Throughout the years I’ve railed against the housing spruikers. It has annoyed me that they’ve gotten away with making claims that have no factual basis – such as the claim that house prices always double every seven years.
It’s simply not true. Yes, there was a period from the 1970′s to the early 2000′s where that happened. But to use a 30-year period and claim that’s the same as ‘always’ is…well…let’s put it this way, stretching the truth.
Anyway, let’s get back to the one house-buying strategy that makes sense. But let me get one thing straight. I’m not about to reveal something new. This is the one strategy the housing spruikers and I can agree on.
I know that many people have an urge to buy a home. They fear missing out on getting on the property ladder. They’re worried that house prices will keep doubling and they’ll never be able to afford to buy.
The numbers from RPData prove you don’t need to worry about that anymore. House prices aren’t going anywhere. They’ve gone nowhere for two years and even the spruikers say 2013 will deliver flat house prices…at best.
Bottom line, there’s no rush to buy a house. You’ve got plenty of time to build up a deposit (say, 20%) and then dip your toe in the water.
And the best way of doing that is to buy a house (or unit or apartment) and then not live in it…
Buy and Rent?
Let me make something straight before I go on. I still believe housing is a bad investment. And I still believe house prices have further to fall.
But I believe this property investment strategy is a great way to get the best of both worlds. You fulfil the urge to own a house, and get yourself on the property ladder – on the small chance house prices do go up – plus you get the chance to cut your own living costs while someone else pays your mortgage.
The strategy in question is to buy a house and rent it out to someone else while you live in another rental property.
For example, you could buy a two-bedroom house in Frankston South for $359,000 and live in it. If you had a 20% deposit your monthly mortgage repayments would be about $1,500.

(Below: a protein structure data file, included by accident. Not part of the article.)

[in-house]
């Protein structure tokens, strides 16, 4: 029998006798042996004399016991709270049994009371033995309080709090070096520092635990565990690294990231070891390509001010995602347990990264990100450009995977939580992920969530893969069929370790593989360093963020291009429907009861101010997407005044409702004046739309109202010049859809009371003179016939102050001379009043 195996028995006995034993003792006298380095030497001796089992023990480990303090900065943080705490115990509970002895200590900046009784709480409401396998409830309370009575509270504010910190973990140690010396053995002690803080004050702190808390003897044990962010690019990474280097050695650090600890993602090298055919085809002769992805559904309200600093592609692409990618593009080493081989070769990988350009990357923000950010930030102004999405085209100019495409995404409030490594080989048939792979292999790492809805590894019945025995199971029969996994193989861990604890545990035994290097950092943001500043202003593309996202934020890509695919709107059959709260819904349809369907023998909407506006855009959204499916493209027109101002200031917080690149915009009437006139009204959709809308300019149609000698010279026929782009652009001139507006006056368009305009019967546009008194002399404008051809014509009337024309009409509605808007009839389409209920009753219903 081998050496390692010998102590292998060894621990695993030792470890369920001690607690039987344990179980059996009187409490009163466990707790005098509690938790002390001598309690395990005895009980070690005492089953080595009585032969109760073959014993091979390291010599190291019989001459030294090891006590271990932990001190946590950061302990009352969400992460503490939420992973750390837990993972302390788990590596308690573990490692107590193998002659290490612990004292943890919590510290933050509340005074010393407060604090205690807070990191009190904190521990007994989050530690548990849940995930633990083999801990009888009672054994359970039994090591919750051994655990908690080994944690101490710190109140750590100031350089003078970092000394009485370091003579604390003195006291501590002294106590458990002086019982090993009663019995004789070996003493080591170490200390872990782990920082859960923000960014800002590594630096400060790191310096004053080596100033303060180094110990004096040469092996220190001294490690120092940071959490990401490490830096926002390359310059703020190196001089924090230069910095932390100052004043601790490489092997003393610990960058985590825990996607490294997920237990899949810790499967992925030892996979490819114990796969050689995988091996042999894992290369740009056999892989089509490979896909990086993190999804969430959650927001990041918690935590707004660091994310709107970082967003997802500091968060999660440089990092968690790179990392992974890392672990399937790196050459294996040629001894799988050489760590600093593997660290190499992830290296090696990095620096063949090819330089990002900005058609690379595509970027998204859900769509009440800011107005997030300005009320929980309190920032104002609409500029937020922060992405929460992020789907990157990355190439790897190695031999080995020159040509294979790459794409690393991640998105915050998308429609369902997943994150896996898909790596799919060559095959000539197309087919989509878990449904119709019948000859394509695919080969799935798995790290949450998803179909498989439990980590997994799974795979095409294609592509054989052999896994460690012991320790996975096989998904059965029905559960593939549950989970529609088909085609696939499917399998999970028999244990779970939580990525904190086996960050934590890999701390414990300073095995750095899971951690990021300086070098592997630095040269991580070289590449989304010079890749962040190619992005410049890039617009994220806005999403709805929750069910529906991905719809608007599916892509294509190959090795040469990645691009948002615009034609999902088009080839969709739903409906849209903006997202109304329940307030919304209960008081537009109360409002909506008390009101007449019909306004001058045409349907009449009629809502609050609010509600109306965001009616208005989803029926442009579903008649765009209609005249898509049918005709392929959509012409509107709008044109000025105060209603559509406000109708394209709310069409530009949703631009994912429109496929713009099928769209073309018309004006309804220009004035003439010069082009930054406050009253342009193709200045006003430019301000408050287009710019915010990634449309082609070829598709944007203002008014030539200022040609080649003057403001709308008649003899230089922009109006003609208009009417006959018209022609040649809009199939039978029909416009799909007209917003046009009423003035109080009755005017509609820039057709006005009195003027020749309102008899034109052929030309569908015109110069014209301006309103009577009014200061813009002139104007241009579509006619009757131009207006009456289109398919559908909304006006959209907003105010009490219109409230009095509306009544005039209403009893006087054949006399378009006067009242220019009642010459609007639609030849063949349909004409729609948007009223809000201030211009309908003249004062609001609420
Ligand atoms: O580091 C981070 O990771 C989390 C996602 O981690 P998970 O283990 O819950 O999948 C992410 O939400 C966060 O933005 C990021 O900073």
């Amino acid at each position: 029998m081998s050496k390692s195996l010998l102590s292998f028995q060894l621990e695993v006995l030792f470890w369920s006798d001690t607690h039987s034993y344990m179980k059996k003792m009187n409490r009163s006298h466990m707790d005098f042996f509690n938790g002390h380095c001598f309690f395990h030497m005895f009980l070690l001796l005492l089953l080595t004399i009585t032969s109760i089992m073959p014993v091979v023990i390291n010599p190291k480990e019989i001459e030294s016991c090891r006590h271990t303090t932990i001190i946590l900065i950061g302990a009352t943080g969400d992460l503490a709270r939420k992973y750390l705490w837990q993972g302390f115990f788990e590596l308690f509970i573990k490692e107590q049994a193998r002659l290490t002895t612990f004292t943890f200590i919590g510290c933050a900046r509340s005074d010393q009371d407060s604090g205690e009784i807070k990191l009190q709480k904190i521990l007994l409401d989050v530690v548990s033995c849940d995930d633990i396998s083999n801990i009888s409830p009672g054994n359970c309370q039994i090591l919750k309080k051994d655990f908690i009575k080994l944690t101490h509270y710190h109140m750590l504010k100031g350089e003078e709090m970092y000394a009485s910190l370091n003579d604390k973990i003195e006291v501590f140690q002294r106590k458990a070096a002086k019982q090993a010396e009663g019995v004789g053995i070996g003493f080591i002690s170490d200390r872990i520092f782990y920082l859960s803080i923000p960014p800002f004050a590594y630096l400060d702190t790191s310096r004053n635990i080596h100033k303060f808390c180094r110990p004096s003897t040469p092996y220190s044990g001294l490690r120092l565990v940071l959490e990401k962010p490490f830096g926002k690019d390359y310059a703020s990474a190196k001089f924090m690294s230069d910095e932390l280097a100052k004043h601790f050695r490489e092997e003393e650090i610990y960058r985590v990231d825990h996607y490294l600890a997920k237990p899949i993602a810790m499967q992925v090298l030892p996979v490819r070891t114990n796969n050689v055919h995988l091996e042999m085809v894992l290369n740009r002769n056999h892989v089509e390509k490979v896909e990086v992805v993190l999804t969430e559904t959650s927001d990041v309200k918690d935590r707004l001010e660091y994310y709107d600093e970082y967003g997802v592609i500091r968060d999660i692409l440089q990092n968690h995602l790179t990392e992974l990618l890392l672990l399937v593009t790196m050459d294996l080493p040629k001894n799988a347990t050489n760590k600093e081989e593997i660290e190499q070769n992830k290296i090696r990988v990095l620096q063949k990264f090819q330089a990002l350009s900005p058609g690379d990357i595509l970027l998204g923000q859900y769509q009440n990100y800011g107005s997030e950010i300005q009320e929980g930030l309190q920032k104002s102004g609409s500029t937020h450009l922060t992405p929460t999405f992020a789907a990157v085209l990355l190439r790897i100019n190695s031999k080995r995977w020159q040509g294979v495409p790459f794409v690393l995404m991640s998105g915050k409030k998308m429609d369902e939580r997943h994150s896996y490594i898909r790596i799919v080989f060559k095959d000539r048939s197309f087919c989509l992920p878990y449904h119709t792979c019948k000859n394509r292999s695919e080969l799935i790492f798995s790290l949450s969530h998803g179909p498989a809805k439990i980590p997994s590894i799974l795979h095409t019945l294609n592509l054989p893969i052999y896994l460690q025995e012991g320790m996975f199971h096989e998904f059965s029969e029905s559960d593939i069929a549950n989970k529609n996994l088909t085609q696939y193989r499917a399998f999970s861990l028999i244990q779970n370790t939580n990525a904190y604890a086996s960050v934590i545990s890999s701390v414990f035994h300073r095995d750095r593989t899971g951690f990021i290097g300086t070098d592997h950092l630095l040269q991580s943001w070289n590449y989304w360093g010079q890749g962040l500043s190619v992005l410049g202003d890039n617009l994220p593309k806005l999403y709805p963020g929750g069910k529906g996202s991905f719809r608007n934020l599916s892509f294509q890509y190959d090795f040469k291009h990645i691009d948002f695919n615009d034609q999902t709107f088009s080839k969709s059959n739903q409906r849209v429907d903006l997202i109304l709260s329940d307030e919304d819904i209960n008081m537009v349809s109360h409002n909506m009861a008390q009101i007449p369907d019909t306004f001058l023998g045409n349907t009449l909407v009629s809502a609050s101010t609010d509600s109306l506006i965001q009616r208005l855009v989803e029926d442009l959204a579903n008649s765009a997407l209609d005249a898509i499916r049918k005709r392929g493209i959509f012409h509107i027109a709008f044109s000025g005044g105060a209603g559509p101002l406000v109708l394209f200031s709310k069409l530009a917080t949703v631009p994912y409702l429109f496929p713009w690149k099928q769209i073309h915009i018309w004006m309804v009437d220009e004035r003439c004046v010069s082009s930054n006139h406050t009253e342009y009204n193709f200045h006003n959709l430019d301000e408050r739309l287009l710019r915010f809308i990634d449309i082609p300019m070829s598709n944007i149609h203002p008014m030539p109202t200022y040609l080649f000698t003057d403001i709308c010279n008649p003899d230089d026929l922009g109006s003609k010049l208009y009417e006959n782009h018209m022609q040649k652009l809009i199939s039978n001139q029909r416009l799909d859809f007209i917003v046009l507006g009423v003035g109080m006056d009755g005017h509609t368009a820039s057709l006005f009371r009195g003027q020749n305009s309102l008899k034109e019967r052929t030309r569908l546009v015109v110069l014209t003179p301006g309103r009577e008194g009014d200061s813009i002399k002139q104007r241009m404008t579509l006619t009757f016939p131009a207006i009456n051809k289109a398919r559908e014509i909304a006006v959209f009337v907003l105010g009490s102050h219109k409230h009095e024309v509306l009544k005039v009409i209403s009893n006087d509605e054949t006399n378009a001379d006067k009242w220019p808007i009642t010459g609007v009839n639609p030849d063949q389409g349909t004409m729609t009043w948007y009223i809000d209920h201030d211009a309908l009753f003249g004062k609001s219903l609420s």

That’s OK. And for most people it’s not stretching the budget.
Or, you could buy the house for $359,000 and rent it out. You could earn rent of about $1,000 per month (which you would have to declare as income to the tax man), but you also get the benefit of claiming your $1,500 mortgage interest expense against your income.
Factor in other offsets such as depreciation and it can cut your monthly costs further. Then you just have to find somewhere to live (or stay where you’re living if you already rent).
You can rent something of similar, higher or lower quality…in the same area or in a different area.
Now, you may think, ‘Hey, that won’t make me much money.’
I know. Remember what I said. The days of housing making big gains are over. If you want big gains, look at a listed property trust – something like BWP Trust.
A Surprising Retirement Strategy
The beauty of this strategy is two-fold. First, it gives you the benefit of negative gearing and the ability to offset mortgage costs…that’s something you can do with your owner-occupied home.
Second, this strategy gives you more flexibility. It gives you the flexibility of renting while at the same time getting your foot on the property ladder.
Few people buy a home and stay in it forever. Most people buy their first home and then upgrade as their income rises. Trouble is, buying and selling houses is expensive – stamp duty, real estate agent fees, moving costs, etc.
If you buy and sell just once in your life you’re looking at $50,000-$60,000 in costs. Buy and sell twice in your life and you’re looking at double that. Buy and sell three-times and…oh boy…that’s a lot of cash to throw down the drain.
Third, if you buy in a location where you’re prepared to retire, you’ve can move into the property in your autumn years. This works perfectly. Most people upgrade as their family grows and then downsize as their kids leave home.
Using this strategy you only have to buy one house in your life, and you get to upgrade and then downsize without incurring the costs.
By buying and renting you get to benefit from higher house prices, while you also get the chance to upgrade to a better rental property if your income goes up. And I can tell you for a fact, it doesn’t cost $50,000-plus to move from one rental property to another.
I know this strategy will be controversial to some people.
Don’t get me wrong, it’s not the road to riches. But it is a road to providing you with a cost-effective way of securing a home for retirement without it costing you hundreds of thousands of dollars over your lifetime.
Think about it. And if it’s for you, you could use this strategy as part of your overall retirement plan.
From the Port Phillip Publishing Library
Special Report: Three Emerging Money Trends
Daily Reckoning: Banking on Stocks
Pursuit of Happiness: How the State Will Die
Australian Small-Cap Investigator:
How to Make Money From Small-Cap Stocks